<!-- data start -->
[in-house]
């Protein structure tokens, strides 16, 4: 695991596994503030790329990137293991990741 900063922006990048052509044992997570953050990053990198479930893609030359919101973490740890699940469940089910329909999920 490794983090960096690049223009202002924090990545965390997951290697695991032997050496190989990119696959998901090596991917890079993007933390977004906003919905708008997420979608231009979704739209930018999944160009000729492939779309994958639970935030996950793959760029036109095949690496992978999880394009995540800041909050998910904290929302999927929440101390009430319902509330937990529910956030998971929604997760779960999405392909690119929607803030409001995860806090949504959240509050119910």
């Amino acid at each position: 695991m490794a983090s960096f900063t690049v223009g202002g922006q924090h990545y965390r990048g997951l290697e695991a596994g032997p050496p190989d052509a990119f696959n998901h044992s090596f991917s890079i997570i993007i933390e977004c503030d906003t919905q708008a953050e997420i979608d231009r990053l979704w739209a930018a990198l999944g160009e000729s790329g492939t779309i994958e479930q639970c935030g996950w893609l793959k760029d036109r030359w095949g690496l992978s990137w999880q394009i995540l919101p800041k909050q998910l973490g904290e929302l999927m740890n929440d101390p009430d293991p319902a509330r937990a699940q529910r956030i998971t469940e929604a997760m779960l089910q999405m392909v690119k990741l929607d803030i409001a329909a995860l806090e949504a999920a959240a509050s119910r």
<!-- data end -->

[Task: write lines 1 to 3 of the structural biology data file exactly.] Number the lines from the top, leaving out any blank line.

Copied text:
[in-house]
């Protein structure tokens, strides 16, 4: 695991596994503030790329990137293991990741 900063922006990048052509044992997570953050990053990198479930893609030359919101973490740890699940469940089910329909999920 490794983090960096690049223009202002924090990545965390997951290697695991032997050496190989990119696959998901090596991917890079993007933390977004906003919905708008997420979608231009979704739209930018999944160009000729492939779309994958639970935030996950793959760029036109095949690496992978999880394009995540800041909050998910904290929302999927929440101390009430319902509330937990529910956030998971929604997760779960999405392909690119929607803030409001995860806090949504959240509050119910």
């Amino acid at each position: 695991m490794a983090s960096f900063t690049v223009g202002g922006q924090h990545y965390r990048g997951l290697e695991a596994g032997p050496p190989d052509a990119f696959n998901h044992s090596f991917s890079i997570i993007i933390e977004c503030d906003t919905q708008a953050e997420i979608d231009r990053l979704w739209a930018a990198l999944g160009e000729s790329g492939t779309i994958e479930q639970c935030g996950w893609l793959k760029d036109r030359w095949g690496l992978s990137w999880q394009i995540l919101p800041k909050q998910l973490g904290e929302l999927m740890n929440d101390p009430d293991p319902a509330r937990a699940q529910r956030i998971t469940e929604a997760m779960l089910q999405m392909v690119k990741l929607d803030i409001a329909a995860l806090e949504a999920a959240a509050s119910r």